African Union Commission and ADEA pledge collaboration to improve education as Africa’s young population booms
The African Union Commission (AUC) and the Association for the Development of Education in Africa (ADEA) have signed a Memorandum of Understanding (MoU) to work closely together on the development of education across the continent of Africa. The ceremony for the signing of the MoU took place in Tunis on March 24 at the African Development Bank, where ADEA is hosted.
The two organizations will jointly develop and implement programs aimed at achieving Africa’s collective goals in education.
The MoU focuses on continuing the implementation of strategies and programs in the key priority areas spelled out in the African Union’s Second Decade of Education for Africa Plan of Action (PoA).
The two parties will also develop programs aimed at reaching specific goals for education in Africa, including the Millennium Development Goals and the post-2015 agenda where they relate to education and the Education for All initiative. They will also work together to further develop continental and regional integration through education.
During the signing ceremony, the Africa Union’s Commissioner for Human Resources, Science and Technology, Martial De Paul Ikounga said, “ADEA is much more than an association. ADEA is a partner that has proved to be essential to implement the African Union’s overall programs in education. ADEA also develops critical thinking in areas which are of prime importance, such as the use of ICT to improve teaching and learning… This is an indication of the role we would like to see ADEA play increasingly.”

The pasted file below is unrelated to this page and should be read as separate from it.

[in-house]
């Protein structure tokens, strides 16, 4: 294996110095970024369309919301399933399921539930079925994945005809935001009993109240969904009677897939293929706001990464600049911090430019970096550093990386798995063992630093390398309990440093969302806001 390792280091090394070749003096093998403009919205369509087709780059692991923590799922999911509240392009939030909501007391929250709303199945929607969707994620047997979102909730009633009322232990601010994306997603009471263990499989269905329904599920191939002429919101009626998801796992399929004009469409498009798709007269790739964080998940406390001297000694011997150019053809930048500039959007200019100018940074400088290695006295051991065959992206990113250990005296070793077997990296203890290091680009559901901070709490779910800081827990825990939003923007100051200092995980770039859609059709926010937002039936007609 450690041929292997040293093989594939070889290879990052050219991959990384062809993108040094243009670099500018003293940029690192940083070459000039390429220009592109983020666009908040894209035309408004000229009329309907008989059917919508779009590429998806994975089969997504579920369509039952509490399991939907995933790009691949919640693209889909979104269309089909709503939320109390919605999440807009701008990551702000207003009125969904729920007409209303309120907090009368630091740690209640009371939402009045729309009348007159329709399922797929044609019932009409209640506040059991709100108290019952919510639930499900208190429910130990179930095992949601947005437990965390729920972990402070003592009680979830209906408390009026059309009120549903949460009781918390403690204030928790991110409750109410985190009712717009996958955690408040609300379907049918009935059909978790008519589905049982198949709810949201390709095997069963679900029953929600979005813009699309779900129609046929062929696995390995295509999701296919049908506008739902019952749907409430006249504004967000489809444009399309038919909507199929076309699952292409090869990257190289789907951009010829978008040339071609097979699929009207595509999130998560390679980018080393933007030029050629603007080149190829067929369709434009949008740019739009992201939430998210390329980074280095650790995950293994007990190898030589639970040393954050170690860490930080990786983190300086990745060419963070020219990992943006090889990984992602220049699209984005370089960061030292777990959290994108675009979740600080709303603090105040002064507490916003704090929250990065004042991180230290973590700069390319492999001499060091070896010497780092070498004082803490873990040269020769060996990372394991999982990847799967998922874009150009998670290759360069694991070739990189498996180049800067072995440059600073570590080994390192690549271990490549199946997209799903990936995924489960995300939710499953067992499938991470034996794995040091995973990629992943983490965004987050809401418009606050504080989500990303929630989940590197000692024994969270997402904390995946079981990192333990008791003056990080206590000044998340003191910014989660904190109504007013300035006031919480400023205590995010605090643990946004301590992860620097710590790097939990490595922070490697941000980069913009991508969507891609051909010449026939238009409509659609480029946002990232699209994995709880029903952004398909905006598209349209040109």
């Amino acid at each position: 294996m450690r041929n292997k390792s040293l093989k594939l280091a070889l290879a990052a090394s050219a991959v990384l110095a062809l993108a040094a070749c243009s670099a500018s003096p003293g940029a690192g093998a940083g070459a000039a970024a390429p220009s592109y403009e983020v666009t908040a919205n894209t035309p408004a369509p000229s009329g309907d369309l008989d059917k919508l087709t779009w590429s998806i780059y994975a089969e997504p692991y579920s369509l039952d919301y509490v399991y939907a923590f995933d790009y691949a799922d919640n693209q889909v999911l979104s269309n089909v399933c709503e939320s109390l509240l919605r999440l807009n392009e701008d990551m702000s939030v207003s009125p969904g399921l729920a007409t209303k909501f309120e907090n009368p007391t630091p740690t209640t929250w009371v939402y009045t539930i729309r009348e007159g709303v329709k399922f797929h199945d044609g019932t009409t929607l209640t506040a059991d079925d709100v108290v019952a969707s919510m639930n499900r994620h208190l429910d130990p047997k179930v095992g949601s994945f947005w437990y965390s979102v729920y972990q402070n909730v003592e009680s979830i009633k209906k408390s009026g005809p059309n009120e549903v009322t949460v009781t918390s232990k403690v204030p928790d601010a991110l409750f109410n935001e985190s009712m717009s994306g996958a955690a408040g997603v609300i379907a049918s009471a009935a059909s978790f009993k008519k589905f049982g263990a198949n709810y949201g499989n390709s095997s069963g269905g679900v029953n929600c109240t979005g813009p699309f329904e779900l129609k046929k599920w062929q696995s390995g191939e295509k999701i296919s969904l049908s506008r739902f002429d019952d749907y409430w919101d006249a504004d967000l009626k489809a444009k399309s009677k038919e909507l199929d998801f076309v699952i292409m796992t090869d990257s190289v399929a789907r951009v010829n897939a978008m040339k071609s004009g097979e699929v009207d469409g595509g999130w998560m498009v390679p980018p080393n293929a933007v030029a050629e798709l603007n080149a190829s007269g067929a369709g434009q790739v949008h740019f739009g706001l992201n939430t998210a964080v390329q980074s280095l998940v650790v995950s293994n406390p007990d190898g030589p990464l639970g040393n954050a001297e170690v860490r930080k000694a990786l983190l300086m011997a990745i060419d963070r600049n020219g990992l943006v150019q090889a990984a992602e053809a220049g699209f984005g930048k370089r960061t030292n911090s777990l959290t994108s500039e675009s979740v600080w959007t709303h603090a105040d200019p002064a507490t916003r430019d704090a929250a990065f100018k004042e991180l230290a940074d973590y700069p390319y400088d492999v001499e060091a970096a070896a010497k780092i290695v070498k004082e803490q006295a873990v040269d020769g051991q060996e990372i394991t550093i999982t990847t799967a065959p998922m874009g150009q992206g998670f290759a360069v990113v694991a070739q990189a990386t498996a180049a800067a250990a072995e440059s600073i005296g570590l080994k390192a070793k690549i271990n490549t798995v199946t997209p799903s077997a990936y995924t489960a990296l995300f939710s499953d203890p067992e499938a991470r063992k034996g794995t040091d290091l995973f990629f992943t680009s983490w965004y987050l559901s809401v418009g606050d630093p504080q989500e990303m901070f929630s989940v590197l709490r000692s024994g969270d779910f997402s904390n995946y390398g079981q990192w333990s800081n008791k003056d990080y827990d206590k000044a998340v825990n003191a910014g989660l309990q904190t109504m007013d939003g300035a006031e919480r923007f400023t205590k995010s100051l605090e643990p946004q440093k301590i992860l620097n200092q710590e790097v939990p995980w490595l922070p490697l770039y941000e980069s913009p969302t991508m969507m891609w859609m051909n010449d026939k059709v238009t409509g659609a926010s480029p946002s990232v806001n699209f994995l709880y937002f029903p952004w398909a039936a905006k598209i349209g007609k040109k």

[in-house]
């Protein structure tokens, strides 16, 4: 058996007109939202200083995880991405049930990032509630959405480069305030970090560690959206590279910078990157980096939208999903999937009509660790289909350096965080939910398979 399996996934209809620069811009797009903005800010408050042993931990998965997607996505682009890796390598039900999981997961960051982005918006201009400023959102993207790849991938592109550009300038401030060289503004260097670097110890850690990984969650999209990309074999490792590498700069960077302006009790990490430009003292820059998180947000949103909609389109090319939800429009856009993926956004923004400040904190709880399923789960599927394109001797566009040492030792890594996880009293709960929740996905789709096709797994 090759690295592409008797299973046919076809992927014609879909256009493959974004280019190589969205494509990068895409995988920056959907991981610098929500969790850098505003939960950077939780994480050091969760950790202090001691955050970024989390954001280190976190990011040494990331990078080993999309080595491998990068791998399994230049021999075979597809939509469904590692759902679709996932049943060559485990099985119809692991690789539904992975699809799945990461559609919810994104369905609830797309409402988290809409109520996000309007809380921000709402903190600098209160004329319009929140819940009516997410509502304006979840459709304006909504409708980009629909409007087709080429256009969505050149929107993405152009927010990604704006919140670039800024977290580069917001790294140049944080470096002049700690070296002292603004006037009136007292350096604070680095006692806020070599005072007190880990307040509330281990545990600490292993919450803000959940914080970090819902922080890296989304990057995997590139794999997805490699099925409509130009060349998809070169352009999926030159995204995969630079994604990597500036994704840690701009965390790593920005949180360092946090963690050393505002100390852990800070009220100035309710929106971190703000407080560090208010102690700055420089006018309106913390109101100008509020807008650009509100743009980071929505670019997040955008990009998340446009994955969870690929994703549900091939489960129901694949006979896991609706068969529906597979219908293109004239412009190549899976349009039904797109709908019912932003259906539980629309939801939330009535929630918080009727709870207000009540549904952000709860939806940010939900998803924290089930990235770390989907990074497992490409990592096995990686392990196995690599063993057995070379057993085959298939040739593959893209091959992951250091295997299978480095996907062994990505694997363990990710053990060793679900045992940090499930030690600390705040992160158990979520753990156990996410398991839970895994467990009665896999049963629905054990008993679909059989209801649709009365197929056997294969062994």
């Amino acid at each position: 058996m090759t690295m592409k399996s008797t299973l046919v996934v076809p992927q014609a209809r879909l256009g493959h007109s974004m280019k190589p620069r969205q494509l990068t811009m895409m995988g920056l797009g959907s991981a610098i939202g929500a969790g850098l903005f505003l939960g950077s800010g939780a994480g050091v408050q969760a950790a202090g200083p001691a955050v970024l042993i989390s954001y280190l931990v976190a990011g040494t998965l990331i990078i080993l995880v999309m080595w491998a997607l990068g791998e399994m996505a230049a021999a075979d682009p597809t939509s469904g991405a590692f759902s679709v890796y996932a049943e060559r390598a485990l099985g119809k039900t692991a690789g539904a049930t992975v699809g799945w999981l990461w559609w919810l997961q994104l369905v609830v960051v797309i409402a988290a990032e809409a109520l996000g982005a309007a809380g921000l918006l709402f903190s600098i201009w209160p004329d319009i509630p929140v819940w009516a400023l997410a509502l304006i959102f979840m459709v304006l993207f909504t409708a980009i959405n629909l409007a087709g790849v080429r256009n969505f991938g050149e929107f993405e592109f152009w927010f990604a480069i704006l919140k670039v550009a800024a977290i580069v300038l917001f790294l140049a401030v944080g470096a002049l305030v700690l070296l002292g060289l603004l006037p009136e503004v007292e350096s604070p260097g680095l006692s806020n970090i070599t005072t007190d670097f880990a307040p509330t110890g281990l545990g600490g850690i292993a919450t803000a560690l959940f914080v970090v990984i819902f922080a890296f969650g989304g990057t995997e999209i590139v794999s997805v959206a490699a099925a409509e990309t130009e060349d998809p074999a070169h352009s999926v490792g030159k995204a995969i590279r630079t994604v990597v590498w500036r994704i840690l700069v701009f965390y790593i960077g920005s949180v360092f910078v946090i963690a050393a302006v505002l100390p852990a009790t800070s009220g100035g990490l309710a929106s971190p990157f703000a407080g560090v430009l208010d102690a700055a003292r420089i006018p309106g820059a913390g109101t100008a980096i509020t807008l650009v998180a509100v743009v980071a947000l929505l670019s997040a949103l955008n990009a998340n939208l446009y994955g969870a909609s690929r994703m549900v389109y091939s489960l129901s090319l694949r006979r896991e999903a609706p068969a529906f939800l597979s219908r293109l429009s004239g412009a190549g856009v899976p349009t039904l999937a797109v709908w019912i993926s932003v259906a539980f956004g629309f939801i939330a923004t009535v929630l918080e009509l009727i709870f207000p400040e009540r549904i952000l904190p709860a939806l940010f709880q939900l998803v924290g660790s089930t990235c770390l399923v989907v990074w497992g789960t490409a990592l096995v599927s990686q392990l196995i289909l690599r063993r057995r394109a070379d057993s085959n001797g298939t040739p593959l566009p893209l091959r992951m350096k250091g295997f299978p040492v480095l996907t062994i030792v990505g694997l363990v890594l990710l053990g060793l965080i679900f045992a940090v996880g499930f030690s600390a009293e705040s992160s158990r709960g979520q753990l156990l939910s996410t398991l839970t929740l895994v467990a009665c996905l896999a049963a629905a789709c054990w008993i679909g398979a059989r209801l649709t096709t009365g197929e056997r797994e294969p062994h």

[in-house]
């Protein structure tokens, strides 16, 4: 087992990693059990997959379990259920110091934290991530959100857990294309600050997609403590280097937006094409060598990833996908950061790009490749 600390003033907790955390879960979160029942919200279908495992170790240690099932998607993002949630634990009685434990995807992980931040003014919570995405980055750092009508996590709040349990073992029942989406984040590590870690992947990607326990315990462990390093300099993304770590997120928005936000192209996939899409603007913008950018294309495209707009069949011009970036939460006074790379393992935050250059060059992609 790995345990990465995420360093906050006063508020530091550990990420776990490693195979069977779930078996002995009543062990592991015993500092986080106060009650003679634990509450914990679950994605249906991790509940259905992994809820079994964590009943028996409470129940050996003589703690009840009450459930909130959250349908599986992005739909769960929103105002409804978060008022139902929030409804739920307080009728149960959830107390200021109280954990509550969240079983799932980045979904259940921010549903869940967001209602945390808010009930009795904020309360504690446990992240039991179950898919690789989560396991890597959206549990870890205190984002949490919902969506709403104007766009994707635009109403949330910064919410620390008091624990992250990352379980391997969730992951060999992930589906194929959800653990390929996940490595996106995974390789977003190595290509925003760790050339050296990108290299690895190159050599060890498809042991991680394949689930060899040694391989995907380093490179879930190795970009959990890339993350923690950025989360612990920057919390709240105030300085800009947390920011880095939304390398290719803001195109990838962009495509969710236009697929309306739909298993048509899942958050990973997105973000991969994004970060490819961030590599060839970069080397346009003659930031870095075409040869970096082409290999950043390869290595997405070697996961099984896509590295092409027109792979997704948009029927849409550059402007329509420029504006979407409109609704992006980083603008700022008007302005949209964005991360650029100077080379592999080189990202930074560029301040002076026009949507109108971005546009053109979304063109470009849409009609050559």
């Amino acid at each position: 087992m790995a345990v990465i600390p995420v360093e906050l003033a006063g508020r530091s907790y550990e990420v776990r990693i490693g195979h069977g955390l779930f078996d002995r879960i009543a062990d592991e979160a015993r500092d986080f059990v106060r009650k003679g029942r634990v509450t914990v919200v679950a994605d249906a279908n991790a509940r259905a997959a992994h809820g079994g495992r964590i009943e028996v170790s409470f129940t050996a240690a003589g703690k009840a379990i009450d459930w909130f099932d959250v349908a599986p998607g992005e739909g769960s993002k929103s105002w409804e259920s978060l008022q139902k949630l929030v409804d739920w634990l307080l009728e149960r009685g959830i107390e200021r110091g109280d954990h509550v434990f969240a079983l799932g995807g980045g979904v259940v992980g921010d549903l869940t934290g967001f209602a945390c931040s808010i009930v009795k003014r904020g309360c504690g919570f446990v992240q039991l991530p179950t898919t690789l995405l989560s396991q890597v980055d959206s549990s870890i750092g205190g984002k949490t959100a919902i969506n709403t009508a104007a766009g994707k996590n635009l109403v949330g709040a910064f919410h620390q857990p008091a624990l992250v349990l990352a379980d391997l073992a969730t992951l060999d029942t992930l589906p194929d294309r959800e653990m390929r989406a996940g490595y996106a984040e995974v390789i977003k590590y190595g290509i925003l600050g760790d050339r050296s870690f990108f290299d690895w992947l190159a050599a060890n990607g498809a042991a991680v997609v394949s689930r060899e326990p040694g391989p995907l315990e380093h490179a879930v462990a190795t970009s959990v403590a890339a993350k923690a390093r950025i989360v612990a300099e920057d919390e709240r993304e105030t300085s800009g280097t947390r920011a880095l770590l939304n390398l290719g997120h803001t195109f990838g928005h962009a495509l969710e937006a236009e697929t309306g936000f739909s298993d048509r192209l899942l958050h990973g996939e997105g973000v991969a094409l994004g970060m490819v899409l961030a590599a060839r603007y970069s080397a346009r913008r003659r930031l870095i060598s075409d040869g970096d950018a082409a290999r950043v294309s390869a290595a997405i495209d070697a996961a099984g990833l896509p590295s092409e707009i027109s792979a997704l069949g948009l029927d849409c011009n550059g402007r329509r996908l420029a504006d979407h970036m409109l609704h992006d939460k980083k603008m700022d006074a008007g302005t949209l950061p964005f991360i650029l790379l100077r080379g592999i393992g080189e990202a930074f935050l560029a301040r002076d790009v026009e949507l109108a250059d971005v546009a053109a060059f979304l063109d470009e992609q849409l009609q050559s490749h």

Hamidou Boukary, Acting Executive Secretary of ADEA, said the MoU was in fact a renewal of a first MoU designed to facilitate implementation of the AU’s Second Decade of Education PoA. He pointed out ADEA’s contribution in this regard and progress made in several areas of the Plan of Action, notably: the establishment of regional and continental education management information systems (EMIS), implementation of the AU’s Pan-African university project, and helping to implement the PACTED teacher development program in the areas of math and science. ADEA has also convinced the AU to bring in two important priority areas which were not in the initial PoA: early childhood development and non-formal education.
Boukary added that the new MoU (2014-2019) will further progress made in the seven priority areas and position ADEA to support the AU’s new strategy for the next 50 years (2013-2063) and the post-2015 development priorities spelled out by African countries, which emphasizes development of technical and scientific skills. “ADEA’s Strategic Policy Framework adopted by the AU Heads of State is in line with these priorities, and positions ADEA to be a major actor to support Africa’s sustainable development,” he said.
Representing the Vice-President, Operations, of the AfDB, his Senior Advisor, Sering Jallow, said the African Development Bank fully supported the collaboration between ADEA and the AUC. “We hope that even greater synergies will be developed between ADEA, the AfDB and the AUC, in line with the Bank’s TenYear Strategy which underscores skills development and technology, which together remain a pillar for the Bank, as we try to achieve more inclusive and green growth in Africa.”
The AUC-ADEA agreement comes at a time when education is of prime importance in Africa as its young population continues to grow at a faster rate than elsewhere in the world. In 2010, there were 411 million children aged 14 years or under and, according to the UN, that number will more than double to 839 million by 2020.